dvd review – HARD LUCK

March 23, 2010

Here we have a DVD that has been sitting in my dreaded Pile of Unwatched Movies for the better part of four years—and with good reason. Wesley Snipes as the inappropriately name Lucky, a former drug kingpin with a running streak of bad luck. Out of prison, his life is off to a new start with a loving wife, but things fall apart after Hurricane Katrina, and Lucky finds himself back in New York. Through a series of events that might be clever if handled by a better writer, Lucky runs afoul of corrupt cops, gets his hands on a ton of cash, and finds himself in the company of a loudmouth stripper (Jackie Quinones). Meanwhile, in a seemingly unrelated subplot, a pair of sadistic serial killers (Cybill Shepherd and James Liao) snatch victims off the street and torture them to death. And while all of this is going on, a police detective (Mario Van Peebles) is hunting both Lucky, the corrupt cops hunting Lucky, and the serial killers. Of course, you’d have to be a complete idiot not to see the inevitable mishmash of lame characters and even lamer plot contrivances colliding like a truck full of dog shit and wagon-load of cat piss. Directed by Mario Van Peebles, Hard Luck is the sort of terrible mess of a movie that can’t seem to end soon enough. The script is bad—painfully so in most scenes—and Van Peebles’s direction is…well…the less said about his direction the better. The only positive thing I can think to say about this movie is that Quinones looks really good naked. And while I’d be more than willing to watch a naked Miss Quinones cook scrambled eggs, I hope to never watch this movie again.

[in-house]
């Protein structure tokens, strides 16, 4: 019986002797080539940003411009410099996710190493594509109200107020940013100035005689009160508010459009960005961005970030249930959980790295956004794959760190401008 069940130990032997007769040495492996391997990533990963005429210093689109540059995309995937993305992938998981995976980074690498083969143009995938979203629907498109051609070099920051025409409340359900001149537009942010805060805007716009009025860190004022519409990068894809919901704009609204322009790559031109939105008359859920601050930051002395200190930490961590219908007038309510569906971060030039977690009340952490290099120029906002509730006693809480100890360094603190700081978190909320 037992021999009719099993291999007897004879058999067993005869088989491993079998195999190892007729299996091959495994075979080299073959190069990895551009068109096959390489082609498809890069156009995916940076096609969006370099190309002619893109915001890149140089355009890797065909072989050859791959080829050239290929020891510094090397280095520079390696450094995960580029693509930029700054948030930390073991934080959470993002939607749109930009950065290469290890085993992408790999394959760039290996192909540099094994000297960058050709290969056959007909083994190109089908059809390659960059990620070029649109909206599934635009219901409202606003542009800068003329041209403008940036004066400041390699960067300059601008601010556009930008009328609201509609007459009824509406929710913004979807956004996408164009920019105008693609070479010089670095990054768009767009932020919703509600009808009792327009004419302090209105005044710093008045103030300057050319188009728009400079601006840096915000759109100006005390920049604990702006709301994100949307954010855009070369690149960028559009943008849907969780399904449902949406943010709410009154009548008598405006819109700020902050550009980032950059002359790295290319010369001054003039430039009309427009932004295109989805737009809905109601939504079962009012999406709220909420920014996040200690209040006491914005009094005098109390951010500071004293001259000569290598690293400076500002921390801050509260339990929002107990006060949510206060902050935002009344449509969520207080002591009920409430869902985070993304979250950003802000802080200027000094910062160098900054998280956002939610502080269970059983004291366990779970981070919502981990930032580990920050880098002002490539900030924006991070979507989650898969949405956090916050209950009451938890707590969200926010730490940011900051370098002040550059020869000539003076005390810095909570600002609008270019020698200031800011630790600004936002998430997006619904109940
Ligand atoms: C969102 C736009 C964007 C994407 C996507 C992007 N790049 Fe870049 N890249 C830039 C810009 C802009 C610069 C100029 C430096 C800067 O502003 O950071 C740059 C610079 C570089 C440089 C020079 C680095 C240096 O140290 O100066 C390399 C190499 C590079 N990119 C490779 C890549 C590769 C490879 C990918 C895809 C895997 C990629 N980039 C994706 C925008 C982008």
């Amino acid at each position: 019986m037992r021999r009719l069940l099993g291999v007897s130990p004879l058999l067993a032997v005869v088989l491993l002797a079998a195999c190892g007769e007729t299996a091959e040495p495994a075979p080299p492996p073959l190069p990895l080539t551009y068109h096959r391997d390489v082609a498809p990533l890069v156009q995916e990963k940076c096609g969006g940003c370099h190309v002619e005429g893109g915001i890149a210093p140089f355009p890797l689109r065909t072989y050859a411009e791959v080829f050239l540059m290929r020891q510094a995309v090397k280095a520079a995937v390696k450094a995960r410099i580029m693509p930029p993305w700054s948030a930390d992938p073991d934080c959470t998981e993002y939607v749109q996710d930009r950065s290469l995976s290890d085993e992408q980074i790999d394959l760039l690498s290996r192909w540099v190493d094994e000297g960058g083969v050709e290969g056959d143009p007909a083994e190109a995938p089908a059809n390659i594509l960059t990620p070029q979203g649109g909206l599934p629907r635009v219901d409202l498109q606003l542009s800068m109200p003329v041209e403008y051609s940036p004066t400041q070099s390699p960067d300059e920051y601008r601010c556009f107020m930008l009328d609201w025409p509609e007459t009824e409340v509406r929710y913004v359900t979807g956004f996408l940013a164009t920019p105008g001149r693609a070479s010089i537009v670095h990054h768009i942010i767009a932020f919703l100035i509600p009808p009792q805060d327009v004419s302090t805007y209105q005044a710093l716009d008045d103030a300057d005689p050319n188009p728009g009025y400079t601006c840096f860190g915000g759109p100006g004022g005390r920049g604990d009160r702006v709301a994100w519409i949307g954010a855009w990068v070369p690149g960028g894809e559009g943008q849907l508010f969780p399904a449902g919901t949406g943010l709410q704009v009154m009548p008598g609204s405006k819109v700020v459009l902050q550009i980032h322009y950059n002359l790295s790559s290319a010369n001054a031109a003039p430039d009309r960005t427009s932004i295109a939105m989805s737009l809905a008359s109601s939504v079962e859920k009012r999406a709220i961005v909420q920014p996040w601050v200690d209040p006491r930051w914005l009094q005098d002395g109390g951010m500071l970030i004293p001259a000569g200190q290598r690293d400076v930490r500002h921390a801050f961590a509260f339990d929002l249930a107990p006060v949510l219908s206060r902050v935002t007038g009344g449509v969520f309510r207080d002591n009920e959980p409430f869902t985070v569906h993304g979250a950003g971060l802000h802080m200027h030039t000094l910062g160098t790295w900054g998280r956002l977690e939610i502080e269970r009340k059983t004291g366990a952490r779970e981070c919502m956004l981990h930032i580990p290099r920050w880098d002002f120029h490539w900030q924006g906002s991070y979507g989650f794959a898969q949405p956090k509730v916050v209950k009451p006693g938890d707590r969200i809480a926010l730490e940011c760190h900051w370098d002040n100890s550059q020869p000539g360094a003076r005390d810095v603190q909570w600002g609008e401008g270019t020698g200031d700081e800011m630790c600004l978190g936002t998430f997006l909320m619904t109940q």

Health Care Reform – The Civil Rights Movement of the 21st Century

March 22, 2010